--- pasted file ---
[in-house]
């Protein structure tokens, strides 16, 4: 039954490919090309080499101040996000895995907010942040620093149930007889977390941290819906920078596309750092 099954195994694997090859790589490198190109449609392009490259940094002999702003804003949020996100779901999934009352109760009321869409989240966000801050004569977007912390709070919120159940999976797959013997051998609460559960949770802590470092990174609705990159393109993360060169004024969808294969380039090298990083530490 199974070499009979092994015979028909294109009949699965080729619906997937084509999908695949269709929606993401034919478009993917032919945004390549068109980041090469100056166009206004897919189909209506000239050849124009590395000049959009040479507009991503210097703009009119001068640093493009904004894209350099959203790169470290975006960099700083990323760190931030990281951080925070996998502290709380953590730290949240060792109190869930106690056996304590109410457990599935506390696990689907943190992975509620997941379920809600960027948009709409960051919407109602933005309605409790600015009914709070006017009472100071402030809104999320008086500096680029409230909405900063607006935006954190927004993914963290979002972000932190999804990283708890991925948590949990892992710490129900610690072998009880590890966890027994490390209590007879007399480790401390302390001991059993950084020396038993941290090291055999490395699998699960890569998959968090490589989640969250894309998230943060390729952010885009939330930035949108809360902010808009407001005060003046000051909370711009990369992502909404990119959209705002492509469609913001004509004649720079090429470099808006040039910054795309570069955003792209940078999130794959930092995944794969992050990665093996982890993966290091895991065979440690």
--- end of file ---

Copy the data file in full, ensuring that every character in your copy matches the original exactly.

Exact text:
[in-house]
């Protein structure tokens, strides 16, 4: 039954490919090309080499101040996000895995907010942040620093149930007889977390941290819906920078596309750092 099954195994694997090859790589490198190109449609392009490259940094002999702003804003949020996100779901999934009352109760009321869409989240966000801050004569977007912390709070919120159940999976797959013997051998609460559960949770802590470092990174609705990159393109993360060169004024969808294969380039090298990083530490 199974070499009979092994015979028909294109009949699965080729619906997937084509999908695949269709929606993401034919478009993917032919945004390549068109980041090469100056166009206004897919189909209506000239050849124009590395000049959009040479507009991503210097703009009119001068640093493009904004894209350099959203790169470290975006960099700083990323760190931030990281951080925070996998502290709380953590730290949240060792109190869930106690056996304590109410457990599935506390696990689907943190992975509620997941379920809600960027948009709409960051919407109602933005309605409790600015009914709070006017009472100071402030809104999320008086500096680029409230909405900063607006935006954190927004993914963290979002972000932190999804990283708890991925948590949990892992710490129900610690072998009880590890966890027994490390209590007879007399480790401390302390001991059993950084020396038993941290090291055999490395699998699960890569998959968090490589989640969250894309998230943060390729952010885009939330930035949108809360902010808009407001005060003046000051909370711009990369992502909404990119959209705002492509469609913001004509004649720079090429470099808006040039910054795309570069955003792209940078999130794959930092995944794969992050990665093996982890993966290091895991065979440690």